Making the Path of Egress the Path of Least Resistance in Healthcare Facilities
A consultant shares the lessons they learned after informing an architect that their newly designed hospital would require an ...
From the outside, a parking structure seems like a simple design. It's just decks, ramps, and parking spaces, right? But parking facilities are undergoing a technological disruption much like what’s happening within the walls of the “social building.” A multitude of new technologies and solutions are flooding the market, and we’re being challenged to answer the question, “Are we ready?”
New technologies being employed provide users and owners with real-time information. Parking Access and Revenue Control Systems (PARCS), Parking Guidance Systems (PGS), license plate recognition (LPR), digital wayfinding signage, electronic security systems, paging systems, Blue Light Assistance phones, Wi-Fi, Distributed Antenna Systems (DAS) and Emergency Responder Radio systems are now capable of identifying users, providing up-to-the-millisecond information, and directing cars to available spaces, thus providing the ubiquitous connectivity users expect and more.
The key to successful implementation of all these smart systems is connectivity via wired and wireless networks. The more integrated they are, the greater the value they provide to garage operators and users. A fully integrated parking experience might allow users to reserve a parking spot on a mobile phone app, drive into the garage without having to stop for a ticket, be guided to their parking location, check flight information, and pay automatically without any human interaction.
Parking structures represent huge capital investments for owners. They’re typically built of concrete and designed to last for decades. Once a garage is constructed, it is difficult, unattractive, and inefficient to add new infrastructure each time an additional technology system is added. While the technology end-point device may have a lifespan of five years, the IT network should last 15 to 20 years. Parking owners love the idea of high-tech solutions, but worry whether they’ll end up saddled with outdated legacy systems that will be costly to change. Thus, it’s critical to plan and budget the IT infrastructure at the project’s conception.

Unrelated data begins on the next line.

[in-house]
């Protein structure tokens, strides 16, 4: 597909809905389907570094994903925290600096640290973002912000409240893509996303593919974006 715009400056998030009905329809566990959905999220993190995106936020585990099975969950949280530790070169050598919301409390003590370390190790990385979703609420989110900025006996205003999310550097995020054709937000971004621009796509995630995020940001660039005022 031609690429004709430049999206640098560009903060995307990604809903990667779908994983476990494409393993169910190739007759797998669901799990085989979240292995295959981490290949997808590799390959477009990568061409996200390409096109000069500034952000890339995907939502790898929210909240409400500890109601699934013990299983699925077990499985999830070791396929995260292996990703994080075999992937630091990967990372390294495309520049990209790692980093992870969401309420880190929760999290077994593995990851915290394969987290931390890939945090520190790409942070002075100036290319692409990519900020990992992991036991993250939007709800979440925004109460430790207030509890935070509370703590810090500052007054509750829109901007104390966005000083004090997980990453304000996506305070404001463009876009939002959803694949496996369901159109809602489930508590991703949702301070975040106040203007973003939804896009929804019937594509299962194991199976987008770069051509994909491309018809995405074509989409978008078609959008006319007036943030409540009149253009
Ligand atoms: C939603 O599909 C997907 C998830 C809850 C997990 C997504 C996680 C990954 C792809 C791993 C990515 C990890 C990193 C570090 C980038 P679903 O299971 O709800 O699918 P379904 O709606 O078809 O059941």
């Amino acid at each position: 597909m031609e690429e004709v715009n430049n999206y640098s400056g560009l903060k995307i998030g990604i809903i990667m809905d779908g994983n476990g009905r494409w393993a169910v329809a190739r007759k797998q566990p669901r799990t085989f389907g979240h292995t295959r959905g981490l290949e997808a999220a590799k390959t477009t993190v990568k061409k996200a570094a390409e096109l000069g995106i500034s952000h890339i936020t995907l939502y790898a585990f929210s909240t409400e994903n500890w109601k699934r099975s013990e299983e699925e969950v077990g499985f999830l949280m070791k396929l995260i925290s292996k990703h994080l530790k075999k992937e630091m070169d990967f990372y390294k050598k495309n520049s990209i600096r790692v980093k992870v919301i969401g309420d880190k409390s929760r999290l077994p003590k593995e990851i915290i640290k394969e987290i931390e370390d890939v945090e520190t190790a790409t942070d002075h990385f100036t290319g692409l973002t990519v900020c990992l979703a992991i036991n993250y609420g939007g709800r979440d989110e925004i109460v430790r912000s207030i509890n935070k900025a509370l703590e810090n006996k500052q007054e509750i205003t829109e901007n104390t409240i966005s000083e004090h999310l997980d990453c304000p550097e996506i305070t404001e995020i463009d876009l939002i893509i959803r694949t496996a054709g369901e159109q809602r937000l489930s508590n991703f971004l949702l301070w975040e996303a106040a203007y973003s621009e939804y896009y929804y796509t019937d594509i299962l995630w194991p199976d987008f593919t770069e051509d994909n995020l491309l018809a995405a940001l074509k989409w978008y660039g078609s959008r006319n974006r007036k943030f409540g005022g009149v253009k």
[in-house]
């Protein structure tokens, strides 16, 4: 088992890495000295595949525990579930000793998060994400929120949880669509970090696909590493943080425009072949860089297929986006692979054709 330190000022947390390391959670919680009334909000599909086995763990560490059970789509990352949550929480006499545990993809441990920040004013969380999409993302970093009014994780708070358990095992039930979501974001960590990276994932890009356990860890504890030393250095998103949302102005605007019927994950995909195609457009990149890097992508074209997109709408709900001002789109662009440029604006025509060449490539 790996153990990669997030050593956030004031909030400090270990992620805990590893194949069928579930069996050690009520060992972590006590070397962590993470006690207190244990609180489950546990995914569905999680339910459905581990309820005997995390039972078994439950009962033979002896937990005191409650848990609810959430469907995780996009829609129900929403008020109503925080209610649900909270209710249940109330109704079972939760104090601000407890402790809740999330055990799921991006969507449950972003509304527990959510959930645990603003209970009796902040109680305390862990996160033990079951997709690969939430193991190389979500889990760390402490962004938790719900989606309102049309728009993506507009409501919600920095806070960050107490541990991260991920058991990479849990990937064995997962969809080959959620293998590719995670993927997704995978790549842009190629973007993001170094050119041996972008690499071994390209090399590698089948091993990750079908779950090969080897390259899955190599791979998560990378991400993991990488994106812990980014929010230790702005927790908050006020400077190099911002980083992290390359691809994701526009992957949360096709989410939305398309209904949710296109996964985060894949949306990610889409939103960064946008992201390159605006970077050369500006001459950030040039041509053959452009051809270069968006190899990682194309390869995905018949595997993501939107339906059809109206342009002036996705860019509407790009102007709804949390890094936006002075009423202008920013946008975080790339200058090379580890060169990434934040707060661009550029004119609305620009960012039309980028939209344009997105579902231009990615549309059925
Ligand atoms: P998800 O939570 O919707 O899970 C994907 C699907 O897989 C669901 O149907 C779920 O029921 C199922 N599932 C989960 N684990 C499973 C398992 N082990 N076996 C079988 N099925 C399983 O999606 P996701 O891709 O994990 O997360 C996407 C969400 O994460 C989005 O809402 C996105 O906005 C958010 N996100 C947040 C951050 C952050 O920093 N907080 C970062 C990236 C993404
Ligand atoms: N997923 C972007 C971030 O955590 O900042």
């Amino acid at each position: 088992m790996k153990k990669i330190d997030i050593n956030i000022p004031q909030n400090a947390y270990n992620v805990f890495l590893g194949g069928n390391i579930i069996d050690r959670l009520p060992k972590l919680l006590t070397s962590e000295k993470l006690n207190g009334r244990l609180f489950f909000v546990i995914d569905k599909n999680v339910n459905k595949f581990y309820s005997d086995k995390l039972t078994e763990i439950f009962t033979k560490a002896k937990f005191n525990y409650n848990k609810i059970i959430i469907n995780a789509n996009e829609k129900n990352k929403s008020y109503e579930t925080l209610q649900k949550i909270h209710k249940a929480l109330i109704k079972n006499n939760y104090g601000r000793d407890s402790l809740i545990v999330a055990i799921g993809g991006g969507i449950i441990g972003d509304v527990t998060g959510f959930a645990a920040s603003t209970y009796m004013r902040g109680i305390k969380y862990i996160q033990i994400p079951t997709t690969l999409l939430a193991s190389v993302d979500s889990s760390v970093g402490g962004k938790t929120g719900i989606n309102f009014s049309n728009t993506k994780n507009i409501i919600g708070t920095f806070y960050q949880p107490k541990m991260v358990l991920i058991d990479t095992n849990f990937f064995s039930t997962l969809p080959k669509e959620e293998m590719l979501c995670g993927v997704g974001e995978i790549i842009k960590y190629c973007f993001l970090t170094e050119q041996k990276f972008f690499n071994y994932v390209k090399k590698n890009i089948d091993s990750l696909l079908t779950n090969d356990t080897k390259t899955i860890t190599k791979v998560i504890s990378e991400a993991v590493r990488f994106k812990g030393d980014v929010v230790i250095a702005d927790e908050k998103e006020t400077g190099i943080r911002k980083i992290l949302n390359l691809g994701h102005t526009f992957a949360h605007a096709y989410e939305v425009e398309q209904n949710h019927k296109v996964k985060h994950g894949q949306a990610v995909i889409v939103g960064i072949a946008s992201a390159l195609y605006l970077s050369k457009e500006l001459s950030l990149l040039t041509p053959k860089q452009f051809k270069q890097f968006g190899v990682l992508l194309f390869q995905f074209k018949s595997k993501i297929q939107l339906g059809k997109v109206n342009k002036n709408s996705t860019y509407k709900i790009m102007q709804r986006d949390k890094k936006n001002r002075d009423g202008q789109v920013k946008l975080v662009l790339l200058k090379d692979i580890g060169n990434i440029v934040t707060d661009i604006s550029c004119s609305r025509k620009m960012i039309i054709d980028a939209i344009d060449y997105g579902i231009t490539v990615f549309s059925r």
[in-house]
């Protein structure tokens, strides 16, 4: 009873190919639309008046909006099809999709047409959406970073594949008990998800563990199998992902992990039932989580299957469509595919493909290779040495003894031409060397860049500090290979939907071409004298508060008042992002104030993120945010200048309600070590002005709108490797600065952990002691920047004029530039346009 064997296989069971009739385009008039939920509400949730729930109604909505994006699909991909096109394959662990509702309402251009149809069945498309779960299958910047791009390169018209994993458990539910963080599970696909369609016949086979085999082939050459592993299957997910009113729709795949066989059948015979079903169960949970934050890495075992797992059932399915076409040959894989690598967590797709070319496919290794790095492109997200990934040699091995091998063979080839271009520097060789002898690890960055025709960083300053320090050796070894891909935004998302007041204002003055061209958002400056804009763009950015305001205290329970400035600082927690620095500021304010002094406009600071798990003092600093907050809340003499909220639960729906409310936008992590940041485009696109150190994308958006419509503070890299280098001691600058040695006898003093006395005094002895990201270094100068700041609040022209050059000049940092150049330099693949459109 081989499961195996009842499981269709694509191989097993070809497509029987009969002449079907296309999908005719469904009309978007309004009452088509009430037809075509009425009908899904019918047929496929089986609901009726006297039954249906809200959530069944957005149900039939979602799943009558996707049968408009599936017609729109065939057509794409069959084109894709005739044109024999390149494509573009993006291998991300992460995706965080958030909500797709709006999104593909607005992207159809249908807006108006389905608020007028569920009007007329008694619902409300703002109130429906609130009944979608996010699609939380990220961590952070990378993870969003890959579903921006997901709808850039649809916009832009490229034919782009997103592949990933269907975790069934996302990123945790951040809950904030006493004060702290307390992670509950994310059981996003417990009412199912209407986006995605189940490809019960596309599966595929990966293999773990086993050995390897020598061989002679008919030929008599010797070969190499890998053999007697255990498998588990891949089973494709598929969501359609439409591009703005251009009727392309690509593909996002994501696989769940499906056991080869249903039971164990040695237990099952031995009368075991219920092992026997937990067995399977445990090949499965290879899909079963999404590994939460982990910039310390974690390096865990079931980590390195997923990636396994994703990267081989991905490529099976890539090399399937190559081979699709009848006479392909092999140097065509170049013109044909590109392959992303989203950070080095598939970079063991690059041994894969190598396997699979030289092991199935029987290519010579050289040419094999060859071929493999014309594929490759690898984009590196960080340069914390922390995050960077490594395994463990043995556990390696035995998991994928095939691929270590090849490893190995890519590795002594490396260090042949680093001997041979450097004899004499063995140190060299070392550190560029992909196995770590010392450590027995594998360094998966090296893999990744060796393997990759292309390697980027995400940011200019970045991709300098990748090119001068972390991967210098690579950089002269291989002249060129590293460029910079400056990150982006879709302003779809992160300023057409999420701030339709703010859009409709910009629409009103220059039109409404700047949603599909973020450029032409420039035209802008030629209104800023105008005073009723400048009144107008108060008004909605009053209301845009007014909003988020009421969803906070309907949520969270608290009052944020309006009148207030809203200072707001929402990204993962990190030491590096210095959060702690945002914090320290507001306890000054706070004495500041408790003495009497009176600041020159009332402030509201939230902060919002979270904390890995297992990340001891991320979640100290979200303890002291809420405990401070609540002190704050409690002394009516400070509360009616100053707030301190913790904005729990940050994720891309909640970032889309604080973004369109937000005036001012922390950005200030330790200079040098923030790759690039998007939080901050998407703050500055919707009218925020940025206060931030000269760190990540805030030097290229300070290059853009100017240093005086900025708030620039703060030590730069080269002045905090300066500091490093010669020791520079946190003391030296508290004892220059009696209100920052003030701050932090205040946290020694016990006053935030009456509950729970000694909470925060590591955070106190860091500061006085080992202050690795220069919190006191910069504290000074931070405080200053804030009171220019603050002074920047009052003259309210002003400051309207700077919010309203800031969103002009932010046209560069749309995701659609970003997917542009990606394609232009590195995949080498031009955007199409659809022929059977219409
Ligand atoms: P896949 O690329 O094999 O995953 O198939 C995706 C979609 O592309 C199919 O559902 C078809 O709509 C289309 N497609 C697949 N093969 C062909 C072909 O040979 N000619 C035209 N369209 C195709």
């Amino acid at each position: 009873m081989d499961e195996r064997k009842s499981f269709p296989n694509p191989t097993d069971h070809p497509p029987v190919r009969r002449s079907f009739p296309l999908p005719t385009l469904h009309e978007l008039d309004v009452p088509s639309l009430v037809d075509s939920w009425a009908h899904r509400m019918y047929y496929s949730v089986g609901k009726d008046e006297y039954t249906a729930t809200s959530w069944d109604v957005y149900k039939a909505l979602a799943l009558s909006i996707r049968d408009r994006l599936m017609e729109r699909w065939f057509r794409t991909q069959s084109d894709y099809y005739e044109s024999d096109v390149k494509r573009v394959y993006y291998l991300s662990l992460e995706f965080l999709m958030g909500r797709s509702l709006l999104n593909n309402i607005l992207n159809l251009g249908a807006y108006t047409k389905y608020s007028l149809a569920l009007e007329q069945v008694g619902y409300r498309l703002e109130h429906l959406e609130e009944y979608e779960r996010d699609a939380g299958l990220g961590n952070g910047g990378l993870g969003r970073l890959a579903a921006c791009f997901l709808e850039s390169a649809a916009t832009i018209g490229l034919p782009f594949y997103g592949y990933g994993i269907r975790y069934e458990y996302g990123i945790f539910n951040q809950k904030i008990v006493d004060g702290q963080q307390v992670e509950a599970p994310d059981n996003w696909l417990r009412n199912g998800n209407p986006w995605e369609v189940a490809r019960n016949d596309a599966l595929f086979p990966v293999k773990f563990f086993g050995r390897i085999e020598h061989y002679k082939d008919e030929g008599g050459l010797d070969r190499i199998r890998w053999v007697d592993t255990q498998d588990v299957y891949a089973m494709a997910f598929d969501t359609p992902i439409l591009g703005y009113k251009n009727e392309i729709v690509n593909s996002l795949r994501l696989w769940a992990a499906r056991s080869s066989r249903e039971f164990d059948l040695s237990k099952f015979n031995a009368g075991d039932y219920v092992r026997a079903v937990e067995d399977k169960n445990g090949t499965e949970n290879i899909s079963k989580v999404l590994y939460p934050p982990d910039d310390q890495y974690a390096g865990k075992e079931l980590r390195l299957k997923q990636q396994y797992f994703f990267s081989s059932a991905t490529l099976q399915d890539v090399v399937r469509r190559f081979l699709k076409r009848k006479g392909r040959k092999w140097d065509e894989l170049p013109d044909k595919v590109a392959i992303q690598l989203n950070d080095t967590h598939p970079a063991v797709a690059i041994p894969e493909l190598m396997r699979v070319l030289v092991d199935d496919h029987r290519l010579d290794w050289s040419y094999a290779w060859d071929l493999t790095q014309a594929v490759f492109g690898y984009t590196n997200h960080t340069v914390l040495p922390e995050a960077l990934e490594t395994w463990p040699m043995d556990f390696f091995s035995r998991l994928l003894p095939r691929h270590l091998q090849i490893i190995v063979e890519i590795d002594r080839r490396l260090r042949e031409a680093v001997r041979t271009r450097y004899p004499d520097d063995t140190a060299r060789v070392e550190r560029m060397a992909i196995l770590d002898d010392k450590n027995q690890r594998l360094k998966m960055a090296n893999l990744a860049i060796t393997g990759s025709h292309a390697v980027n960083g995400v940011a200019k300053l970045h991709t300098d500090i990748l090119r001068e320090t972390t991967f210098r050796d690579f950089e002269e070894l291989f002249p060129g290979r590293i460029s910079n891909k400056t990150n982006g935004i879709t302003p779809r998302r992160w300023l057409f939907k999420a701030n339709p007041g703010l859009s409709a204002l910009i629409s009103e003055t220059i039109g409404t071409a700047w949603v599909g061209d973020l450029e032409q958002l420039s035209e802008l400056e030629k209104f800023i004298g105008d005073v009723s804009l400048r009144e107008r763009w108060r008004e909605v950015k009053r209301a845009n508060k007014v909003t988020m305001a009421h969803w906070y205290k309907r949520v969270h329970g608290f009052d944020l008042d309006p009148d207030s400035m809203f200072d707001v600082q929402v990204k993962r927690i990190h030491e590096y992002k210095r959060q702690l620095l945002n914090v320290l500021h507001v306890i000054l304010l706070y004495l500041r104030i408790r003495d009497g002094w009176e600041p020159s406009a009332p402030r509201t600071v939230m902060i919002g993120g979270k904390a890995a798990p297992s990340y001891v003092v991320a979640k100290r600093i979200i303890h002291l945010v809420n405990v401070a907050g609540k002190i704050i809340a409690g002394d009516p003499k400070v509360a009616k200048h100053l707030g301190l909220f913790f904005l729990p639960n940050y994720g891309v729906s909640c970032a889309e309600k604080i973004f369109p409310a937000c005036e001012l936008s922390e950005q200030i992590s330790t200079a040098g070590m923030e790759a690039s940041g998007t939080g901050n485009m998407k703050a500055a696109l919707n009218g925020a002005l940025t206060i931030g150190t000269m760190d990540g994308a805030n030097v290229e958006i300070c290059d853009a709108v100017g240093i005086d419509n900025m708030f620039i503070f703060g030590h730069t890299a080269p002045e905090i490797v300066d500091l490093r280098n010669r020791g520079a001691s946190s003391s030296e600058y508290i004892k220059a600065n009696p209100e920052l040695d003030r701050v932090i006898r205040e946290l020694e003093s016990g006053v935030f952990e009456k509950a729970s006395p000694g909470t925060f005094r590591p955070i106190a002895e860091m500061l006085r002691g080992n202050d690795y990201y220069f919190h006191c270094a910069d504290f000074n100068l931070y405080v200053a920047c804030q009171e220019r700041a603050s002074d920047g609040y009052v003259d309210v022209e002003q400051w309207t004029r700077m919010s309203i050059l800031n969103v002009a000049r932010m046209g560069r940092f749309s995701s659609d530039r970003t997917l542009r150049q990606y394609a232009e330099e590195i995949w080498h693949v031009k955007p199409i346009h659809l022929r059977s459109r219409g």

Today’s garage design requires scoping out a true network topology to support planned and future IT devices. Parking owners benefit from including an IT infrastructure designer during the planning/programming stages and creating a technology systems matrix identifying all the options available along with estimated costs for implementation of those systems. This design process gives owners the information they need to identify which systems they can afford today and ensure their infrastructure plan (conduit, electrical power, spaces, distances) will support expansions of their systems in the future.
A well-designed IT infrastructure is flexible enough to support generations of end-device change-outs. If owners decide not to implement a system when the building opens, they have the option to do so at a later point. Not planning in the necessary infrastructure closes owners off to future opportunities — or those future opportunities get implemented in a really ugly way. It’s always more expensive to retrofit.
Using a licensed, certified, and experienced engineer to design this infrastructure will result in consistent and constructible systems with predictable outcomes. Hire an engineering firm that designs in Revit, the building information modeling (BIM) software. Revit is the industry standard tool that allows all the design disciplines to create a 3D model of the structure. Telecommunications conduits and pathways are mapped out in coordination with the structural, MEP, and technology systems. This allows clash detection in the model, in which potential issues are resolved before they reach the field, forestalling costly revisions at later design phases. This is especially important when designing a concrete facility that cannot be easily modified later.
As disruptions to car travel continue to evolve, combined with the looming advent of autonomous vehicles, parking structures will continue to see the push towards rapid advancements in technology. Strategize early, so change won’t lock you out.